In April 2002, the Company made a $100 million prepayment to an Asian supplier for the purchase of components over the following nine months. In return for this deposit, the supplier agreed to supply the Company with a specified level of components during the three consecutive fiscal quarters ending December 28, 2002. Approximately $53 million of this deposit remained unused as of September 28, 2002 and was reflected in the condensed consolidated balance sheets in other current assets. During the first six months of 2003, the remainder of the deposit balance was fully utilized for the purchase of components. The deposit was unsecured and had no stated interest component. The Company imputed an amount to cost of sales and interest income during each period the deposit was outstanding at an appropriate market interest rate to reflect the economics of this transaction.

 

Goodwill and Other Intangible Assets

The Company is currently amortizing its acquired intangible assets with definite lives over periods ranging from 3 to 7 years. The Company ceased amortization of goodwill at the beginning of fiscal 2002 when it adopted SFAS No. 142, Goodwill and Other Intangible Assets.

 

The following table summarizes the components of gross and net intangible asset balances  (in millions):

 

 

 

As of 3/29/03

 

As of 9/28/02

 

 

 

Gross
Carrying
Amount

 

Accumulated
Amortization

 

Net
Carrying
Amount

 

Gross
Carrying
Amount

 

Accumulated
Amortization

 

Net
Carrying
Amount

 

 

 

 

 

 

 

 

 

 

 

 

 

 

 

Goodwill (a)

 

$

85

 

$

 

$

85

 

$

85

 

$

 

$

85

 

Other intangible assets

 

5

 

(5

)

 

5

 

(5

)

 

Acquired technology

 

42

 

(13

)

29

 

42

 

(8

)

34

 

 

 

 

 

 

 

 

 

 

 

 

 

 

 

Total acquired intangible assets

 

$

132

 

$

(18

)

$

114

 

$

132

 

$

(13

)

$

119

 

 


(a)               Accumulated amortization related to goodwill of $55 million arising prior to the adoption of SFAS No. 142 has been reflected in the gross carrying amount of goodwill as of March 29, 2003, and September 28, 2002.

 

Amortization associated with acquired technology for the three and six-month periods ended March 29, 2003 and March 30, 2002 follows (in millions):

 

 

 

Three Months Ended

 

Six Months Ended

 

 

 

3/29/03

 

3/30/02

 

3/29/03

 

3/30/02

 

Acquired technology amortization

 

$

2

 

$

1

 

$

5

 

$

2

 

 

10



 

Accrued Warranty and Related Costs

The Company offers a basic limited parts and labor warranty on its hardware products. The basic warranty period for hardware products is typically one year from the date of purchase by the end user. The Company also offers a 90-day basic warranty for Apple software and for Apple service parts used to repair Apple hardware products. The Company provides currently for the estimated cost that may be incurred under its basic limited product warranties at the time related revenue is recognized. Factors considered in determining appropriate accruals for product warranty obligations include the size of the installed base of products subject to warranty protection, historical warranty claim rates, historical cost-per-claim, and knowledge of specific product failures that are outside of the Company’s typical experience. The Company assesses the adequacy of its preexisting warranty liabilities and adjusts the amounts as necessary based on actual experience and changes in future expectations.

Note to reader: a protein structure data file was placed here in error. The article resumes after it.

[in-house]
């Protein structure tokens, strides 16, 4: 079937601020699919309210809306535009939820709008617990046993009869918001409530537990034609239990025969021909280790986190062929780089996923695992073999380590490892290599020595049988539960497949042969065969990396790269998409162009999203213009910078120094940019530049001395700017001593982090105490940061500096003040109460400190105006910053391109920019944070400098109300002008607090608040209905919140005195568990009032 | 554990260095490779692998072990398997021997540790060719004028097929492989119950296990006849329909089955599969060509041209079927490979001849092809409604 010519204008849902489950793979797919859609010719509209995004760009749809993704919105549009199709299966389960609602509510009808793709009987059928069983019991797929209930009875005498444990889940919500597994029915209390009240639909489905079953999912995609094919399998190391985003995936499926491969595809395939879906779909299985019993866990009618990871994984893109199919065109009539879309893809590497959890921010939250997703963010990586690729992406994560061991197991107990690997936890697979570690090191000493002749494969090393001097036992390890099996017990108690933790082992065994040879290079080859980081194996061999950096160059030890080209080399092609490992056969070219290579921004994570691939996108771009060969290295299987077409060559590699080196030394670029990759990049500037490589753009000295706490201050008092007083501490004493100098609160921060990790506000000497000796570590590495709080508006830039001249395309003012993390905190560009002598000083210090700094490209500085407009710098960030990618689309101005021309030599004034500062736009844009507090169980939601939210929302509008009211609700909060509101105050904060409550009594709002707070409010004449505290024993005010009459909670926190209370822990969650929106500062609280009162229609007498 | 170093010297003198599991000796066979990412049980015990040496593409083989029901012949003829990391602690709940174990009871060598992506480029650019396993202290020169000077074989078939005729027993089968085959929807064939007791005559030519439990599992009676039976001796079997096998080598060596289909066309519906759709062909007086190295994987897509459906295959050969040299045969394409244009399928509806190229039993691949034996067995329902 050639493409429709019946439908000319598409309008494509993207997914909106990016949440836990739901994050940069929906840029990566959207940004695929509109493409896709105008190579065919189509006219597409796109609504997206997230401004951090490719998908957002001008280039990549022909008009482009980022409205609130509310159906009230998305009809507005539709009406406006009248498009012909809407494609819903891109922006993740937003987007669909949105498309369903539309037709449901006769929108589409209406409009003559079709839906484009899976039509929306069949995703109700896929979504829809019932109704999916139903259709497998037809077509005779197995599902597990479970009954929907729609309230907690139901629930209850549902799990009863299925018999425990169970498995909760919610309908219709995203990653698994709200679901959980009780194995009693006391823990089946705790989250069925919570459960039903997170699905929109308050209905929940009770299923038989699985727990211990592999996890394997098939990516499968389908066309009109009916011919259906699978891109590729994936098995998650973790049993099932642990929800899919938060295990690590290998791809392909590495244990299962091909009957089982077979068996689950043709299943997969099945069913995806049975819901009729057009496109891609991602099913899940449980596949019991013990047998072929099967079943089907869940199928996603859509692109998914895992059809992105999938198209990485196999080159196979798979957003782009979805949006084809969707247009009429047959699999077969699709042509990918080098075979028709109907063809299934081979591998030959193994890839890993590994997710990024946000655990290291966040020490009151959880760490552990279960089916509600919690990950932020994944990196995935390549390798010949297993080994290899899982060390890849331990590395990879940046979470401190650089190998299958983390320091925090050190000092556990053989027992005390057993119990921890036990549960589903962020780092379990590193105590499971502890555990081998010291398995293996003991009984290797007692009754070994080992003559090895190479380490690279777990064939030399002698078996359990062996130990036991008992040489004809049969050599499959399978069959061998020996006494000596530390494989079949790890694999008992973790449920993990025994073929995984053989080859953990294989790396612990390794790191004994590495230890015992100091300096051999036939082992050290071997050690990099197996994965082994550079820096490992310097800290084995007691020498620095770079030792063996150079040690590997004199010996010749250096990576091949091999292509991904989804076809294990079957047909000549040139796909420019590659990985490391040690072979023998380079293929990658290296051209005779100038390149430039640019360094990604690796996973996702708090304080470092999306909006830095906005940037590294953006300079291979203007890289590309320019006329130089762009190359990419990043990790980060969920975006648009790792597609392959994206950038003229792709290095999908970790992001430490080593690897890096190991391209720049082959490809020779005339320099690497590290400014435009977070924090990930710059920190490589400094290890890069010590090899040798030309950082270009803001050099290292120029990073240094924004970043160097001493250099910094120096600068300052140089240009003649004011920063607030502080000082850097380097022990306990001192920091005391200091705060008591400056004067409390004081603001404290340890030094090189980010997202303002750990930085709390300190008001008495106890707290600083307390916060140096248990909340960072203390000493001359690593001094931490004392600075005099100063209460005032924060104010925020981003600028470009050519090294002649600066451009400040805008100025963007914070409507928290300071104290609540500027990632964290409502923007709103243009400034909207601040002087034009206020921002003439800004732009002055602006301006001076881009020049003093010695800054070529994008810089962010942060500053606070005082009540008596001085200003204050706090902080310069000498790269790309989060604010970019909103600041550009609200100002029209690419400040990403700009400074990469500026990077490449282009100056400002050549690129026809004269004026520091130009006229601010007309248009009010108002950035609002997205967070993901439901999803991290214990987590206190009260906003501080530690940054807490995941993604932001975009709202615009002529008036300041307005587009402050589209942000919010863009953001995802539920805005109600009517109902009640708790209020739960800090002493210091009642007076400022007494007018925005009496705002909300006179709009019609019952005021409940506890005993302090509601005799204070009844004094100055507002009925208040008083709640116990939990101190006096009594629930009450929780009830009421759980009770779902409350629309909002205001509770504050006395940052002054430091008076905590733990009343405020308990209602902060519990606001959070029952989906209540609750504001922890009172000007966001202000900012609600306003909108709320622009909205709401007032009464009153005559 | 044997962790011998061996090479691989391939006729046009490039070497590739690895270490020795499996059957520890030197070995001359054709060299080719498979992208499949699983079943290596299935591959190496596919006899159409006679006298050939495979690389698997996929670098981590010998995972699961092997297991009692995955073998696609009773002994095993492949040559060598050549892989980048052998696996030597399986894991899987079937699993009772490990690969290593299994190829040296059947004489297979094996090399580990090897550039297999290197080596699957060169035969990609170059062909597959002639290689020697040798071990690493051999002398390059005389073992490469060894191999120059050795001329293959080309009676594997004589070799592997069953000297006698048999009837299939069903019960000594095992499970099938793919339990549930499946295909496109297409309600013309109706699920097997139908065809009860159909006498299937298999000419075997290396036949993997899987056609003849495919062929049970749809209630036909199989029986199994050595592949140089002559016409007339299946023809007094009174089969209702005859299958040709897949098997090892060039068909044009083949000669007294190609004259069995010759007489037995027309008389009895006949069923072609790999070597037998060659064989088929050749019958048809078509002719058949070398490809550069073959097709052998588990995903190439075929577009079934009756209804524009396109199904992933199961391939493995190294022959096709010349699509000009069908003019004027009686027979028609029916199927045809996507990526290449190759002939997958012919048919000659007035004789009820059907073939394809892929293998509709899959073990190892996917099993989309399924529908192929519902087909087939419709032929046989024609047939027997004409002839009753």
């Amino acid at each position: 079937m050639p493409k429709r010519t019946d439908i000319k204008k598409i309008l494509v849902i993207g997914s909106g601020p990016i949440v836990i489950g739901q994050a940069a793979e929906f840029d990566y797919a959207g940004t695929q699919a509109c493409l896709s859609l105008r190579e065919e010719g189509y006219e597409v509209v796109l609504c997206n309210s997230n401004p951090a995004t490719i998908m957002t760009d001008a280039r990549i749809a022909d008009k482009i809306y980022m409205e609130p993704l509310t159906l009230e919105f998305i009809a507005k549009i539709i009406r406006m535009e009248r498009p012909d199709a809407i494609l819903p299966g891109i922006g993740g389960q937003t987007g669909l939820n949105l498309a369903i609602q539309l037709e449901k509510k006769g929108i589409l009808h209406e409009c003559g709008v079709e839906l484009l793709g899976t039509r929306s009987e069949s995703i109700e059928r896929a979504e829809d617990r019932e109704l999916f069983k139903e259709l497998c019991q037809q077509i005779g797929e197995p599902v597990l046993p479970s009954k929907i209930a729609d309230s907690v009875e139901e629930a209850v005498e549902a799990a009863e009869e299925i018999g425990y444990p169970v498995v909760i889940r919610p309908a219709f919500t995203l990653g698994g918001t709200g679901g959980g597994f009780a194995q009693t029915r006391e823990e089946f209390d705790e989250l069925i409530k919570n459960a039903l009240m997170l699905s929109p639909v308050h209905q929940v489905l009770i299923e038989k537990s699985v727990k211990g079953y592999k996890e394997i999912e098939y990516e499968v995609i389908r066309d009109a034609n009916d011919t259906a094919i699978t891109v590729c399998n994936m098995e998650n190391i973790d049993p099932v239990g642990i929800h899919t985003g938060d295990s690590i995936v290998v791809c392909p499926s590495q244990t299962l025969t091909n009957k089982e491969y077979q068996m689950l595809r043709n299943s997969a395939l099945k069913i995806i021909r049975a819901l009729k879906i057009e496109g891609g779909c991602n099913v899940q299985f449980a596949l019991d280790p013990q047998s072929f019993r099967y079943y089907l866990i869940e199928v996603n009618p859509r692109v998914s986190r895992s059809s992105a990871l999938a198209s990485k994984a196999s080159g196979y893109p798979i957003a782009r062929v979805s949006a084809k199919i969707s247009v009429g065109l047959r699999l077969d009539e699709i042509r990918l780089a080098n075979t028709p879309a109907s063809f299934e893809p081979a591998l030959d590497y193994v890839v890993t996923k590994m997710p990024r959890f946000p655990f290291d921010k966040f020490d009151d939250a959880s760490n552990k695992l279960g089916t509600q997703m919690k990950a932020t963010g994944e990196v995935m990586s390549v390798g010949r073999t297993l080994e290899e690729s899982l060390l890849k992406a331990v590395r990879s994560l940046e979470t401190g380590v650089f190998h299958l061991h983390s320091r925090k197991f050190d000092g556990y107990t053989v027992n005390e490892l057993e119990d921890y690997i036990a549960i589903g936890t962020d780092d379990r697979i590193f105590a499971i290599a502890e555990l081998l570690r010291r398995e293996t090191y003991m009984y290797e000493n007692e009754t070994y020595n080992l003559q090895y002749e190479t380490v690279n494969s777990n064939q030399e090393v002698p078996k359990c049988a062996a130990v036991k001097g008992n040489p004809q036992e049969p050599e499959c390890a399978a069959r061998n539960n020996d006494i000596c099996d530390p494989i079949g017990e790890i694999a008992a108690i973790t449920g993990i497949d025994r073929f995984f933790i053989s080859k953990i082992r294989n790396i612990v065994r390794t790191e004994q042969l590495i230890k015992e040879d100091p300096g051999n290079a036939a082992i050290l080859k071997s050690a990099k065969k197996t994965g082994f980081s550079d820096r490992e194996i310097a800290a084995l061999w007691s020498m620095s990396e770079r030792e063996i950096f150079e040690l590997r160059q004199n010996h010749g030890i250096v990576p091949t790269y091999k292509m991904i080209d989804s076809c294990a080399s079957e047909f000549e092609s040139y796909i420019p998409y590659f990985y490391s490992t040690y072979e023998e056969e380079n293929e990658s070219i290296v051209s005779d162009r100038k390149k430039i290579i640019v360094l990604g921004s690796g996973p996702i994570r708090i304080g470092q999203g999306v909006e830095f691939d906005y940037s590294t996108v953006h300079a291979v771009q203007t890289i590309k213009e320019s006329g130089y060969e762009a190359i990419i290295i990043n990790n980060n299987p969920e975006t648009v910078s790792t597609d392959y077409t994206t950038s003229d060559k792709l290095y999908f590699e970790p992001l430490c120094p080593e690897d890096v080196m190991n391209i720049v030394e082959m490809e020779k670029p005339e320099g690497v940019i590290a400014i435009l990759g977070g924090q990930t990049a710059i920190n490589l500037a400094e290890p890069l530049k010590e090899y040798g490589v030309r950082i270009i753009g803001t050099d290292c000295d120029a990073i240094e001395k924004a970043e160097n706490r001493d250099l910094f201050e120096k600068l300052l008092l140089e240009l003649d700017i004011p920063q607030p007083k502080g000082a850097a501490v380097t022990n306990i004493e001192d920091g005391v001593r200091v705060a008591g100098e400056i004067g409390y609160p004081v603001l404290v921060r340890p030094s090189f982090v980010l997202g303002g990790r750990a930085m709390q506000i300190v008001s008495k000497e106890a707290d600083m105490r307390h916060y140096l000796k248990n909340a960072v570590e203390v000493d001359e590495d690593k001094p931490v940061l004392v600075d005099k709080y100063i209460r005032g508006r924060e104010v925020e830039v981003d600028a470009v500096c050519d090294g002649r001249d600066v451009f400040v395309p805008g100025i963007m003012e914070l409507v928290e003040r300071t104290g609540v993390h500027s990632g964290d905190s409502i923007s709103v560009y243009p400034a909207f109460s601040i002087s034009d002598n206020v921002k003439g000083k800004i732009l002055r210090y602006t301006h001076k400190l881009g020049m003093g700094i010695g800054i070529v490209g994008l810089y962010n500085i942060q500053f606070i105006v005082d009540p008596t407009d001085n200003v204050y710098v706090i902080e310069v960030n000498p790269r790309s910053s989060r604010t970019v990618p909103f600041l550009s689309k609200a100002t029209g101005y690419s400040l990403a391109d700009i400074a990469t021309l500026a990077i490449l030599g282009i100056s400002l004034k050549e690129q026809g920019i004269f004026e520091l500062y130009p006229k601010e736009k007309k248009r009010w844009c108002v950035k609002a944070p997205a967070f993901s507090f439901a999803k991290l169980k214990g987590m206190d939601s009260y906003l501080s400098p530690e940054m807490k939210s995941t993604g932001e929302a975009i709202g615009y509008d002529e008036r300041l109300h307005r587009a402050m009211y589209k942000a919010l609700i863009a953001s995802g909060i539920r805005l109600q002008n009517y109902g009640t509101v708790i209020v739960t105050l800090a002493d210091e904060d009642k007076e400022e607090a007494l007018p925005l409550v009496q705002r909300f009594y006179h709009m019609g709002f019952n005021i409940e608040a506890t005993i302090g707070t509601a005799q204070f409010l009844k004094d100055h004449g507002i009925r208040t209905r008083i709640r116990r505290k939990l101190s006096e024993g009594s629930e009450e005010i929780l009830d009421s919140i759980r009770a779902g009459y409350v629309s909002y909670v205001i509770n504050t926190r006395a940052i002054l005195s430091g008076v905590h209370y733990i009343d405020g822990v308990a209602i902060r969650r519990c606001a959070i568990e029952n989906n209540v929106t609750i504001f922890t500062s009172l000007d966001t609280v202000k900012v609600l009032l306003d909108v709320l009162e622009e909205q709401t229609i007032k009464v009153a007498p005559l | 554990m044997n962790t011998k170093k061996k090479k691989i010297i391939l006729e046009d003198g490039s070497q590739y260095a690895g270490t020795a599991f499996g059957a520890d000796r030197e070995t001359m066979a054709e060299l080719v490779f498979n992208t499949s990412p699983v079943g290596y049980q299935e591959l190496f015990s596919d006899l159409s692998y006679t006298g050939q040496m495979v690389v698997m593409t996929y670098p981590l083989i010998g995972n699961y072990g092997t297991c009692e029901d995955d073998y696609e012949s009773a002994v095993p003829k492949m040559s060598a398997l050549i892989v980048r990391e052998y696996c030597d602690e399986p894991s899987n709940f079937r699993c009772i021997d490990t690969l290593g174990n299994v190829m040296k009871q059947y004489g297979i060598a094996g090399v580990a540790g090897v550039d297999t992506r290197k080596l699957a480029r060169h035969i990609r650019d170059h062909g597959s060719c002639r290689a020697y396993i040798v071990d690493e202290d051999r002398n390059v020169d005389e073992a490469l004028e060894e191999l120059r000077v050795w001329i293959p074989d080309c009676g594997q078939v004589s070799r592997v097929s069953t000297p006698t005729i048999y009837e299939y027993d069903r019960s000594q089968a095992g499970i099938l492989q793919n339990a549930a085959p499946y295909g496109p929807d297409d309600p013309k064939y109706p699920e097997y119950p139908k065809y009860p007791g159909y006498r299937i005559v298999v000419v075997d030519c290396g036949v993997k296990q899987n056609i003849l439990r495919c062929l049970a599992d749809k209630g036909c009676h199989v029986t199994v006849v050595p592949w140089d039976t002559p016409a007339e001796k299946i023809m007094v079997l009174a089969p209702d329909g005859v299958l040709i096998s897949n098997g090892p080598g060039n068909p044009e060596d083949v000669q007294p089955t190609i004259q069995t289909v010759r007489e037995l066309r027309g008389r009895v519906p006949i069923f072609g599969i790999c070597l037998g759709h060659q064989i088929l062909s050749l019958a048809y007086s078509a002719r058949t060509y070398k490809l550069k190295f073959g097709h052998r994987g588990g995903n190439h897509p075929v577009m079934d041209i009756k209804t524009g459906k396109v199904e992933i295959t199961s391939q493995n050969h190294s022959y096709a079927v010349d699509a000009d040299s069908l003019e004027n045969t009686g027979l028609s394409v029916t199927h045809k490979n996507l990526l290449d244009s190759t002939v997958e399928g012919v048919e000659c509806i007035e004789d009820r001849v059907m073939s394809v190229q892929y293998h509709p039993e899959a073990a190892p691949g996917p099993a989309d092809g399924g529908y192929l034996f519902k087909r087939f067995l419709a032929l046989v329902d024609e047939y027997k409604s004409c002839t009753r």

The following table reconciles changes in the Company’s accrued warranties and related costs for the six-month periods ended March 29, 2003 and March 30, 2002 (in millions):

 

 

 

Six Months Ended

 

 

 

3/29/03

 

3/30/02

 

 

 

 

 

 

 

Beginning accrued warranty and related costs

 

$

69

 

$

87

 

Cost of warranty claims

 

(35

)

(42

)

Accruals for product warranties

 

34

 

31

 

Ending accrued warranty and related costs

 

$

68

 

$

76

 

 

Note 4 – Restructuring Actions

 

Fiscal 2003 Restructuring Actions

 

Q2’03 Restructuring Actions

During the second quarter of 2003, the Company’s management approved and initiated restructuring actions that resulted in recognition of a total restructuring charge of $2.8 million. The primary focus of actions taken in the second quarter were for the most part supplemental to actions initiated in the prior two quarters and focused on further headcount reductions in various sales and marketing functions in the Company’s Americas and Europe operating segments and further reductions associated with PowerSchool-related activities in the Americas operating segment. The second quarter actions resulted in recognition of severance costs of $2.4 million for termination of 93 employees, 79 of who were terminated prior to the end of the second quarter at a cost of $1.6 million. During the second quarter, an additional $400,000 was accrued for asset write-offs and lease payments on an abandoned facility in the Americas operating segment. Except for certain costs associated with operating leases on the abandoned facility, the Company currently anticipates that substantially all of the remaining accrual will be spent by the end of the third quarter of fiscal 2003.

 

The following table summarizes activity associated with restructuring actions initiated during the second quarter of 2003 (in millions):

 

 

 

Employee
Severance
Benefits

 

Asset
Impairments

 

Lease and
Contract
Cancellations

 

Totals

 

 

 

 

 

 

 

 

 

 

 

Q2’03 Charge

 

$

2.4

 

$

0.1

 

$

0.3

 

$

2.8

 

Q2’03 Spending

 

(1.6

)